Homoerotic Sublimations

It started with my use of the word enantiodromia. It sounds made up, but in Jungian psychology it means people or things unconsciously transforming into their polar opposites through time. Concerning the Taliban, Bin Laden, and the towers from my previous postings, Jeff Spencer writes:

“The twentieth century is a rich source of combatants attempting to demoralize                       their opponents by smashing a prestige target believed to possess magical                       attributes connected to the morale of the opposition’s leadership and people.                       Thus, the Germans exerted themselves mightily in 1915 to try to bomb London                       with their new strategic superweapon, the military zeppelin.

It started with my use of the word enantiodromia. It sounds made up, but in Jungian psychology it means people or things unconsciously transforming into their polar opposites through time. Concerning the Taliban, Bin Laden, and the towers from my previous postings, Jeff Spencer writes:

"The twentieth century is a rich source of combatants attempting to demoralize their opponents by smashing a prestige target believed to possess magical attributes connected to the morale of the opposition's leadership and people. Thus, the Germans exerted themselves mightily in 1915 to try to bomb London with their new strategic superweapon, the military zeppelin. One canny zep captain actually creamed The Bank of England with a salvo of bombs. The Lon- doners were agreeably demoralized, but, due to the hurried air defense measures taken by the alarmed Asquith govt, the zep's season was brief. This same panic recurred in 1917 when the new Teutonic superweapon, the large bomber airplane, arrived over London and caused terror and panic. Alas for the beastly hun, not enough to knock John Bull out of the war, and British air defense measures largely rendered the bombers ineffective. Throughout the 'twenties and 'thirties there was a universal consensus in the West that hundreds of bombers arriving over the great European capitals raining incendiaries, high explosive, gas shells, poison, and biological agents would instantly result in the surrender of the nations.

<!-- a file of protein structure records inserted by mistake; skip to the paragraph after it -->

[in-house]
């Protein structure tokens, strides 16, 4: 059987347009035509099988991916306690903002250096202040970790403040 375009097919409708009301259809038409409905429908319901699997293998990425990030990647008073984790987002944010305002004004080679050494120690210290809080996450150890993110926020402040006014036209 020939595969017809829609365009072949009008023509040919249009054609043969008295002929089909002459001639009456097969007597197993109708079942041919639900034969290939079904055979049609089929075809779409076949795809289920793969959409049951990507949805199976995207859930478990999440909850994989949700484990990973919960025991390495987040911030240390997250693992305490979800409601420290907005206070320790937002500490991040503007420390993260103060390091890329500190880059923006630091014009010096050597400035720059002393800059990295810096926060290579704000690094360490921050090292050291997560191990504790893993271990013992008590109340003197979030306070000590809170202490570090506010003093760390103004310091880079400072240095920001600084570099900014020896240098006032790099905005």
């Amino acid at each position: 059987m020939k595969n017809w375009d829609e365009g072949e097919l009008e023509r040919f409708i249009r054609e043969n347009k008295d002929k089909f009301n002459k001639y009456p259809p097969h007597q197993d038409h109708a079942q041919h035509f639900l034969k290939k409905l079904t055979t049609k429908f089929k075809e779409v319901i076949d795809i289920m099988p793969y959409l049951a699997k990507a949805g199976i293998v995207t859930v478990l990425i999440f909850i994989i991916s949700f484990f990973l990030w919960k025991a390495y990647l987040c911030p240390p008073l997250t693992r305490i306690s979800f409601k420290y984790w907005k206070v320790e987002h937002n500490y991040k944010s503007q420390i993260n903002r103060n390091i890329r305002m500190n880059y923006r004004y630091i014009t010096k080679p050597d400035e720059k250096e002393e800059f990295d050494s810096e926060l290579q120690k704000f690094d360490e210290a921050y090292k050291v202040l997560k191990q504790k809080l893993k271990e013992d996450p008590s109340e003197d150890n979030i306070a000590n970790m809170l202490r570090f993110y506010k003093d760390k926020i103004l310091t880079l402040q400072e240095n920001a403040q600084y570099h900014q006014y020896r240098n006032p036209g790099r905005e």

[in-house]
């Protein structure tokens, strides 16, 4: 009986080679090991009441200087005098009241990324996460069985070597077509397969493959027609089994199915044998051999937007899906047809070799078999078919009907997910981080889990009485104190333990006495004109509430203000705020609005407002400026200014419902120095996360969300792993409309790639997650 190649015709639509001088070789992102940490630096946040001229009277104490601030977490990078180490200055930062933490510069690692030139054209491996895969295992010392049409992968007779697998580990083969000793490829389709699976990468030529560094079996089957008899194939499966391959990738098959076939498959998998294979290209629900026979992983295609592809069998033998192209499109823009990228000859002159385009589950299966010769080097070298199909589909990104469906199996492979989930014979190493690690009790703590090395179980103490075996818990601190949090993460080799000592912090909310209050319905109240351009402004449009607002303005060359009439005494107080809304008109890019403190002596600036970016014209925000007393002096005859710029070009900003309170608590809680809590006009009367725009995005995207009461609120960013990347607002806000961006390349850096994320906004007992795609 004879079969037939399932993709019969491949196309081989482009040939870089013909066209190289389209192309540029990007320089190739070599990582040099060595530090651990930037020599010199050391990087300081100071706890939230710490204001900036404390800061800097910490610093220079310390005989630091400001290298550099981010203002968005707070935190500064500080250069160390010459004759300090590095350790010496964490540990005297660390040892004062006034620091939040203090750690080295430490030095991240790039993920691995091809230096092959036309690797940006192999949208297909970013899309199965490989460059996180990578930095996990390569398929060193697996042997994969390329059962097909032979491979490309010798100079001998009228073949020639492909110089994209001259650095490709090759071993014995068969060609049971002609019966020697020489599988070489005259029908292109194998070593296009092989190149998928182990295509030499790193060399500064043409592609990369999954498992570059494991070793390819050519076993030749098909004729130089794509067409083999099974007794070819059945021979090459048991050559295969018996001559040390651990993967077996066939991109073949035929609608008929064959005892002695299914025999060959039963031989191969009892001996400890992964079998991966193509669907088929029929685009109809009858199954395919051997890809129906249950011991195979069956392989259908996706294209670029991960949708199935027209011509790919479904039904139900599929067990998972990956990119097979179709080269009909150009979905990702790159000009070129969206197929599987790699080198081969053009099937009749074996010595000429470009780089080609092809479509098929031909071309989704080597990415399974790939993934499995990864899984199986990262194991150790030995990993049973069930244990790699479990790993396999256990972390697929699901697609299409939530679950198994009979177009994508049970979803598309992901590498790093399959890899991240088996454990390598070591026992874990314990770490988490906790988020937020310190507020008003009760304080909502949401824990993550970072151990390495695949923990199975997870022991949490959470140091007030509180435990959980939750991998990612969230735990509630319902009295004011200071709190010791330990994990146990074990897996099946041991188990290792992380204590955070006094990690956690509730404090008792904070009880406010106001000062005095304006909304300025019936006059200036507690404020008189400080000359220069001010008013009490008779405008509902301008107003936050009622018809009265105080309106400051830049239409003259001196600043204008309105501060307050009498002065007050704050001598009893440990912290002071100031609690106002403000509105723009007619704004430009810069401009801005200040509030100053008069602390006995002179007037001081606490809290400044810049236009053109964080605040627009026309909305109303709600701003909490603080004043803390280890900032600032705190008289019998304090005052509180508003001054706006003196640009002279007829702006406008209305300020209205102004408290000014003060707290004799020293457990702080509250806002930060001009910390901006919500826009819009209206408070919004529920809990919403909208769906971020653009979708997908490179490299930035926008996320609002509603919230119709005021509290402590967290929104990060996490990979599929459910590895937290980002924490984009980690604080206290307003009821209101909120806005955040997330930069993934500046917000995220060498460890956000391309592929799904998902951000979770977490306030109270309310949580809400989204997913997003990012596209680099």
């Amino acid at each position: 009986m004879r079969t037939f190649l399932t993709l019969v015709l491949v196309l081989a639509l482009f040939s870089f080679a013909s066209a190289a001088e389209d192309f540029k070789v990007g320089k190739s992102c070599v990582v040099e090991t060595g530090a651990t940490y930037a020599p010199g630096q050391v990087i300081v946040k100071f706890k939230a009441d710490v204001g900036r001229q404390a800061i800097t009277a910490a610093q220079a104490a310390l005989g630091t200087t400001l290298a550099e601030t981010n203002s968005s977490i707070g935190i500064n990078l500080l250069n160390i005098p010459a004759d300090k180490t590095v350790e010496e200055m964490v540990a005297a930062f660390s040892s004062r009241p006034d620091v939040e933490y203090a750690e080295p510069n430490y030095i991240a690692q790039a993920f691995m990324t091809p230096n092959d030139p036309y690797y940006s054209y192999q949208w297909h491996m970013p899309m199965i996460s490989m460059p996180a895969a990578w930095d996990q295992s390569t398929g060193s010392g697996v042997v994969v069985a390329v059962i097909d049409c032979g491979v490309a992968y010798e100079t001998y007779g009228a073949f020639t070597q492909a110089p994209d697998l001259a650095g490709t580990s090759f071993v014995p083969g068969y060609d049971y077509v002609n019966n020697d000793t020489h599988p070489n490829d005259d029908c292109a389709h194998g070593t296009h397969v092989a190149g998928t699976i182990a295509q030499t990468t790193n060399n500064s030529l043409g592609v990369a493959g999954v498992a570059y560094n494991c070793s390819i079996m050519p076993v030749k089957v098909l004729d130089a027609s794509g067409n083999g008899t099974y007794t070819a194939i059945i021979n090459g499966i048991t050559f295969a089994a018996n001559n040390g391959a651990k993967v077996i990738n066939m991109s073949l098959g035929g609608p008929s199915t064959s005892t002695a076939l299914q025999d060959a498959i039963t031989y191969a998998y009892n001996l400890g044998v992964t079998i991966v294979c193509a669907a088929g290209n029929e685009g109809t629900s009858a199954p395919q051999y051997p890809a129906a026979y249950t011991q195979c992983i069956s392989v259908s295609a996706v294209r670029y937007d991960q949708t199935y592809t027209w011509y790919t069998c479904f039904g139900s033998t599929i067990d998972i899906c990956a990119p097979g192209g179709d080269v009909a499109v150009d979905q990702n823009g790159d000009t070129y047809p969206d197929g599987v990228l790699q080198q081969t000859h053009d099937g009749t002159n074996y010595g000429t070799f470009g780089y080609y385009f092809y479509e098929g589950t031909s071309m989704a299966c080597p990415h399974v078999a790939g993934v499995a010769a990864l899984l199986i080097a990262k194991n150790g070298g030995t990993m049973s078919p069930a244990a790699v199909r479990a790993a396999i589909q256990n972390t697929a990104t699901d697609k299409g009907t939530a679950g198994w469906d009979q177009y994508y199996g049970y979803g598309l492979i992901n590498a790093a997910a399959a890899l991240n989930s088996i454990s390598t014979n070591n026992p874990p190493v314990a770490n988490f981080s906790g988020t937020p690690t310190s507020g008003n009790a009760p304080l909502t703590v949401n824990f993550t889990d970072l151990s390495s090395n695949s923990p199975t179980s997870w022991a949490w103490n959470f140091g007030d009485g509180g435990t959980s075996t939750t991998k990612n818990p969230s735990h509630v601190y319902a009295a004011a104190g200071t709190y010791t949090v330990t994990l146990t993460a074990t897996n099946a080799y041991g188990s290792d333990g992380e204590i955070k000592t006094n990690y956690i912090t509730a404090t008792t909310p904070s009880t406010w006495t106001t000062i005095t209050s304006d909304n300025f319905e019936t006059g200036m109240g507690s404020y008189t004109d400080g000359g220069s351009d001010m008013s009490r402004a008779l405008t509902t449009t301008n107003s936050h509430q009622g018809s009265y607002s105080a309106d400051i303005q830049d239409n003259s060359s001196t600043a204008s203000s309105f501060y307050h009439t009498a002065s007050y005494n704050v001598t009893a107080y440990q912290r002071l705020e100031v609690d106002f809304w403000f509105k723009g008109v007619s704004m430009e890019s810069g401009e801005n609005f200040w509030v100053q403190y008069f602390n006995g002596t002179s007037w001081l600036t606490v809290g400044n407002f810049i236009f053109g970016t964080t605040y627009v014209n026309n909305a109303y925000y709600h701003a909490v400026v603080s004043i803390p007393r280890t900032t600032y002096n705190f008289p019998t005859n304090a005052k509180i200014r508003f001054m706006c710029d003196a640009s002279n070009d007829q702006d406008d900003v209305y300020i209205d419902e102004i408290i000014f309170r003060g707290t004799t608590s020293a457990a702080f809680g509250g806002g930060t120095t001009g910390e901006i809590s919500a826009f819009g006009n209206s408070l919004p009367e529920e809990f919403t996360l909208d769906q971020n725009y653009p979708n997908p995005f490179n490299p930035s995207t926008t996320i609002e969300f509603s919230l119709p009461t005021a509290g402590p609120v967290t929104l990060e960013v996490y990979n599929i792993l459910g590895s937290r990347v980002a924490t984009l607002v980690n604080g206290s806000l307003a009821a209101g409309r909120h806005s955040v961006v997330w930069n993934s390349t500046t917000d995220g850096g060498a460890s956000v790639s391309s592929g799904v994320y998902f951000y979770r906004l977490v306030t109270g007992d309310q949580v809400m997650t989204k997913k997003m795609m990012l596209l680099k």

"In 1940-41, Hitler assayed an attempt to prove this concept on London using high explosive and incendiaries. He caused great misery, but he never put England on the ropes. In 1943, the English were able to knock the Italians out of the war by blitzing Milan and other northern Italian cities. The air raids discredited completely the tottering Musso- lini govt, and the King was able to throw him out, form a new govt, and surrender to the Allies. Finally, there was an incident to prove the blow to the brain theory of strategic warfare, but, alas for the allies, the Nazis stormed through the passes and occupied Italy. Undeterred, the English tried on the grandest scale possible to knock Germany out of the war by destroying Berlin right after their ephemeral Italian triumph. Starting in the summer of 1943 and rolling onward through the winter of 1944 the English mightily exerted the resources of their bomber forces to knock Germany out of the war by destroying the ultimate German prestige target, but they could never hit Berlin hard enough to force German morale into critical mass. In 1945 it was the turn of the Americans to try, but, they, too, failed to crush German morale. The English tried once more by hitting smaller cities like Dresden and scored a knock out---on Dresden--- but the damage did not cause the desired German morale collapse. In fact, until the atomic bombs, bombing never managed to cause the desired failure of will in any of the combatants, and the massive efforts were largely a waste of time and a diversion from more productive operations. The atomic bombs were the coup de grace to a compre- hensively defeated country which refused to surrender. As one sage historian stated, the Allies didn't beat Japan once, but several times: by sinking their merchant fleet, by destroy- ing their armed forces, by destroying all their major cities by conventional bombing, and with the atomic bombs. The atom bombs were hardly a swift blow to the brain on a prestige target.